// Your object to be serialized as the JSON body for the request
var updatedBpInfo = new { CardName = "SAP SE", MailAddress = "sap@sap.com" }; // Resulting HTTP request:
// PATCH /BusinessPartners('C00001')
// Body: updatedBpInfo serialized as JSON
await serviceLayer.Request("BusinessPartners", "C00001").PatchAsync(updatedBpInfo); // Resulting HTTP request:
// DELETE /BusinessPartners('C00001')
await serviceLayer.Request("BusinessPartners", "C00001").DeleteAsync();

Specialized requests

Although the majority of requests to Service Layer will follow the format I presented above, there are some exceptions that needed a special implementation, these are called directly from your SLConnection object. Let’s get into them.

Login and logout

Just in case you want to handle the session manually, here’s how to do it:

// Performs a POST on /Login with the information provided in your SLConnection object
await serviceLayer.LoginAsync(); // Performs a POST on /Logout, ending the current session
await serviceLayer.LogoutAsync();


Uploading and downloading attachments is very streamlined with B1SLayer. Have a look:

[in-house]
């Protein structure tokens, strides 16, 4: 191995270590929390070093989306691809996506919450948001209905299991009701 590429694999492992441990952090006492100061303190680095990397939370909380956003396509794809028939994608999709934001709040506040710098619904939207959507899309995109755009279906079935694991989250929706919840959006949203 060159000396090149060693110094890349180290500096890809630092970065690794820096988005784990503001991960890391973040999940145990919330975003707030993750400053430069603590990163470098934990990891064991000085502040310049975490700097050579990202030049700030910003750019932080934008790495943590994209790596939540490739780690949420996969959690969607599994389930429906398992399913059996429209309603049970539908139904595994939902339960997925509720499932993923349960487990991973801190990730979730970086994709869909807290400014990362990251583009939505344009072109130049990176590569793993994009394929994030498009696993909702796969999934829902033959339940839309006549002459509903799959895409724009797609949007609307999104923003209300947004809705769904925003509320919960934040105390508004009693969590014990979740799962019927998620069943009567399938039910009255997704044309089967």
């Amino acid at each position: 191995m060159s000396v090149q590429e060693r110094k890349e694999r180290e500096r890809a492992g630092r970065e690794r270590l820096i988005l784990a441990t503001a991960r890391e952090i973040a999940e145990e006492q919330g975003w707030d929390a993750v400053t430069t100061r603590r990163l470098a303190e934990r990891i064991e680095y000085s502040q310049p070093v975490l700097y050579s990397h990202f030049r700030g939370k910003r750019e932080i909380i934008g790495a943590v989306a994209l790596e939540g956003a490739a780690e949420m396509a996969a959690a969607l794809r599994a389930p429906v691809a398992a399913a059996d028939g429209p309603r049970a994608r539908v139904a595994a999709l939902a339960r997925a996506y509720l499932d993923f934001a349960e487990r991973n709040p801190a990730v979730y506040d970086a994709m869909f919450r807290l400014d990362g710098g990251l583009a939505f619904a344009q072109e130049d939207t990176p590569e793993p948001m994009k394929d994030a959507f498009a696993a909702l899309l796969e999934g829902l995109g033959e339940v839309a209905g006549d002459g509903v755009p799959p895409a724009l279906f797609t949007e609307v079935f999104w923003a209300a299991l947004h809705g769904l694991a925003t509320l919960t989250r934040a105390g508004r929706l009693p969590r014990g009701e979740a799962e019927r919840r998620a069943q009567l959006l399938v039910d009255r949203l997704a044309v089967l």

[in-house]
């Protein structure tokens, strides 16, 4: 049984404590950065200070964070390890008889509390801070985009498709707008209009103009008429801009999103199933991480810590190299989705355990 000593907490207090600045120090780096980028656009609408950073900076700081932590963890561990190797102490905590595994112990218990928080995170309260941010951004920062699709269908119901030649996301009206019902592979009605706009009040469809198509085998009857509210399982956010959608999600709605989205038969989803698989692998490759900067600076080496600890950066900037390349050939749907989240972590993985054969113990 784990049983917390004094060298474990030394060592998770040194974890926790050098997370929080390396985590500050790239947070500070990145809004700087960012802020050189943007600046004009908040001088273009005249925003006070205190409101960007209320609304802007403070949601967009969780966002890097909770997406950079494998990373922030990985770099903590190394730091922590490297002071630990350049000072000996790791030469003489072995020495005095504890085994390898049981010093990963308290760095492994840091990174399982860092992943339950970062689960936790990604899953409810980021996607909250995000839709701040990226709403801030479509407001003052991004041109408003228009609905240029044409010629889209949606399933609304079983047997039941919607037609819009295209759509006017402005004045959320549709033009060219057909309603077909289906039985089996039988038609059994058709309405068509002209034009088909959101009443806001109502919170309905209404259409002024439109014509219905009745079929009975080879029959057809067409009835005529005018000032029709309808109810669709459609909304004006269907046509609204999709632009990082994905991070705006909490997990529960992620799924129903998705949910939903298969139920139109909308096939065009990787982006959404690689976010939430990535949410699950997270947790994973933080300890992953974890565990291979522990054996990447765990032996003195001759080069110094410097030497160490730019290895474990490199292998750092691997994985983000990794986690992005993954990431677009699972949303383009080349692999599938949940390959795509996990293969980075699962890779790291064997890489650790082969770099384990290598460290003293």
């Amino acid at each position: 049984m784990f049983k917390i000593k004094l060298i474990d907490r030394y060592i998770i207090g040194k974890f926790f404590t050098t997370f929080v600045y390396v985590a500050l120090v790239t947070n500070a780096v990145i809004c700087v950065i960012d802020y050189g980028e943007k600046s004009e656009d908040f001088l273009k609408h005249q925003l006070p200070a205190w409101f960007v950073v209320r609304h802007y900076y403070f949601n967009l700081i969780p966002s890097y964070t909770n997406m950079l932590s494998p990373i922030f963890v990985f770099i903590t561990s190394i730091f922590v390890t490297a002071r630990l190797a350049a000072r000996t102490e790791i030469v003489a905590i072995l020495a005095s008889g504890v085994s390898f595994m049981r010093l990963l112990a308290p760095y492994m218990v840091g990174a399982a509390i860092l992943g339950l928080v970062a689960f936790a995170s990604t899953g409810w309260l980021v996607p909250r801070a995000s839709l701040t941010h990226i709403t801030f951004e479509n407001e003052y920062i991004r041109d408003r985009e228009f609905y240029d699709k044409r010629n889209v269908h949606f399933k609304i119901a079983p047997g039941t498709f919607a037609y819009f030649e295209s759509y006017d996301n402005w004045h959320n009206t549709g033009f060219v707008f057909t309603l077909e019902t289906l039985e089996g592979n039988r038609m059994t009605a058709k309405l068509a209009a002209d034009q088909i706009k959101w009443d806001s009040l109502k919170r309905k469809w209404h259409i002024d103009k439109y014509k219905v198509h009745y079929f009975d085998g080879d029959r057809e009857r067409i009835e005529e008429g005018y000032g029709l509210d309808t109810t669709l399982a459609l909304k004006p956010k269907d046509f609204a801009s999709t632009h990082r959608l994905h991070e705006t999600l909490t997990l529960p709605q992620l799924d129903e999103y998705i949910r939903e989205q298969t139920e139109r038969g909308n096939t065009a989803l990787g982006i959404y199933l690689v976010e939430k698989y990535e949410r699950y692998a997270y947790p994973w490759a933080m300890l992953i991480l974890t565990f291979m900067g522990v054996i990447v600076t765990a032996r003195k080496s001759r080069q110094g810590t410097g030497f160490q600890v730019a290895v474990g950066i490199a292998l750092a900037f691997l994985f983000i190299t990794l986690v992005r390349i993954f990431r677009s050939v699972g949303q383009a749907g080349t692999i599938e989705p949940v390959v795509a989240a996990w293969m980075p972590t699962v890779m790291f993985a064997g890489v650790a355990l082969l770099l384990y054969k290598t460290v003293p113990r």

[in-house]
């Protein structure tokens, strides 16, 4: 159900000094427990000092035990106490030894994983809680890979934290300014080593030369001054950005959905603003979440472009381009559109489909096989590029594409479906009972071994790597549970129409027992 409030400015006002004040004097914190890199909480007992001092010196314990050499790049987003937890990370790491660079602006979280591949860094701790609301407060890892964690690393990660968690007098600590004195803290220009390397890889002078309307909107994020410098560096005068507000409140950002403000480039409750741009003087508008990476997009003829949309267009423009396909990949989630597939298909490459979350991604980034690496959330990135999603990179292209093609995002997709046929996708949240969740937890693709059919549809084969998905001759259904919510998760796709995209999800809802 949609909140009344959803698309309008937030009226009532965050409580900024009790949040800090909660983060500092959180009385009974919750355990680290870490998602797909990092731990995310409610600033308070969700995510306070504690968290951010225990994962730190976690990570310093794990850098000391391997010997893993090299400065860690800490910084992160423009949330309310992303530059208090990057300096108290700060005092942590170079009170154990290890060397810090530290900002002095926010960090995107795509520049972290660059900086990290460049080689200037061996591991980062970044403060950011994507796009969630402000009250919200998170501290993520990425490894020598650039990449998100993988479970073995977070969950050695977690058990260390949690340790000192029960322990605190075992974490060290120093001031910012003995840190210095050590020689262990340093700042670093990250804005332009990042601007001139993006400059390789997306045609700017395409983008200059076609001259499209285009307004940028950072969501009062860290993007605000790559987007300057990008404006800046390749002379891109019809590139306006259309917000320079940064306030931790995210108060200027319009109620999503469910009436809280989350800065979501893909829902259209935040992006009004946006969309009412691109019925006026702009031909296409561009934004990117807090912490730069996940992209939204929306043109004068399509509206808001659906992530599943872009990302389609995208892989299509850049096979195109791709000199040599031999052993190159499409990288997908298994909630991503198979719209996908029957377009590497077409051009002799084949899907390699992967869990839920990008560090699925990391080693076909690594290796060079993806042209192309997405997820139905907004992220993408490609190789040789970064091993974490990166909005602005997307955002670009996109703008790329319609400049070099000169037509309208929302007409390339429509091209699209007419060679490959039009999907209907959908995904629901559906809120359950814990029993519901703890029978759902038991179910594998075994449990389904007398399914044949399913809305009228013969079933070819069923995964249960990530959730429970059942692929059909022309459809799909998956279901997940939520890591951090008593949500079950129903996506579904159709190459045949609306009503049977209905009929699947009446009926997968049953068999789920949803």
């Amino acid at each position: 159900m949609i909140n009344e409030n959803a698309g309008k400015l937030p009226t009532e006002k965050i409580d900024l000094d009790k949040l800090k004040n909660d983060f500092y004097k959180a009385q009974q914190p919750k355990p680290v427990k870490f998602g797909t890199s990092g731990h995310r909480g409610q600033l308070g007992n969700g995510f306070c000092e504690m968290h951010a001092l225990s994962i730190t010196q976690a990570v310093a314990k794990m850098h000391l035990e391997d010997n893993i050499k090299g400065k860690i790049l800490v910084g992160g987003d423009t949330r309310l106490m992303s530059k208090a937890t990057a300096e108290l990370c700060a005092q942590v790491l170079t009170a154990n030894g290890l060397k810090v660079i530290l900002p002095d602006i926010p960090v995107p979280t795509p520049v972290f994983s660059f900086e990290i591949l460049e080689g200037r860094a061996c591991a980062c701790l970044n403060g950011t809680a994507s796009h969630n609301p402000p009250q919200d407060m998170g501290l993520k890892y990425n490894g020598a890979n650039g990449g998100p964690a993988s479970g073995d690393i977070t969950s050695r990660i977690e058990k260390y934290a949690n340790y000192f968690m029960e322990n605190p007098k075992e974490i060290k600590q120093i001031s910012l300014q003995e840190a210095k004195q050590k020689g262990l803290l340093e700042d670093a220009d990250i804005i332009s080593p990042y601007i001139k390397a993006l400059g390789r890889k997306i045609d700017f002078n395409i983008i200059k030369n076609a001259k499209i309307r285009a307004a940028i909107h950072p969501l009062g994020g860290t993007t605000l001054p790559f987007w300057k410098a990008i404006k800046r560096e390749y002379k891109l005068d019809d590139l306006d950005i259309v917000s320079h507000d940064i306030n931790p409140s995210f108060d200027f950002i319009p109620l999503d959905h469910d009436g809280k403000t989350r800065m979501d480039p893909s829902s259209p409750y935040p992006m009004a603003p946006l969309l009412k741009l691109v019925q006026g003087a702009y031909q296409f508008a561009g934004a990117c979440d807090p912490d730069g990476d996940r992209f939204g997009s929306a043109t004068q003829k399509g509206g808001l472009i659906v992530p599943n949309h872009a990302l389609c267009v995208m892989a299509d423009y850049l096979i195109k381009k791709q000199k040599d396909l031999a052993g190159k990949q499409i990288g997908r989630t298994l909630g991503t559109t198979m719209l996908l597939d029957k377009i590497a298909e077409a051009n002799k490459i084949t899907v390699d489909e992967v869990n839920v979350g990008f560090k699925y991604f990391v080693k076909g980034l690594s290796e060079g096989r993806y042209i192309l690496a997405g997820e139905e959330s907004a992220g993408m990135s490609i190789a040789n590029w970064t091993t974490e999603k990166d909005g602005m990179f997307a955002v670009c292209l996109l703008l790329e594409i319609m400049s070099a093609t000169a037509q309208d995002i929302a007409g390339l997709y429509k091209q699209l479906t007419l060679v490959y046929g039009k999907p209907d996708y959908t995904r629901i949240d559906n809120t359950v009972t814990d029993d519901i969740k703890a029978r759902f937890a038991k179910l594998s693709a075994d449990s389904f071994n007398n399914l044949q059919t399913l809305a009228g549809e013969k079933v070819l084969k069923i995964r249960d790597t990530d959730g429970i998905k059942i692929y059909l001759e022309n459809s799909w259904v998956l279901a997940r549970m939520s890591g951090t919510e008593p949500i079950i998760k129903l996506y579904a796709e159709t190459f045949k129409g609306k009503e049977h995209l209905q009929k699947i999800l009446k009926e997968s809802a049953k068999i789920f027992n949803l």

// Performs a POST on /Attachments2, uploading the provided file and returning the
// attachment details in a SLAttachment type object
SLAttachment attachment = await serviceLayer.PostAttachmentAsync(@"C:\temp\myFile.pdf"); // Performs a GET on /Attachments2({attachmentEntry}) with the provided attachment entry,
// downloading the file as a byte array
byte[] myFile = await serviceLayer.GetAttachmentAsBytesAsync(953);

Keep in mind that to be able to upload attachments through Service Layer, first some configurations on the B1 client and server are required. Check out the section “Setting up an Attachment Folder” in the Service Layer user manual for more details.

Ping Pong

This feature was added in version 9.3 PL10, providing a direct response from the Apache server that can be used for testing and monitoring. The result is a SLPingResponse type object containing the “pong” response and some other details. Check section “Ping Pong API” in the Service Layer user manual for more details.

// Pinging the load balancer
SLPingResponse loadBalancerResponse = await serviceLayer.PingAsync(); // Pinging a specific node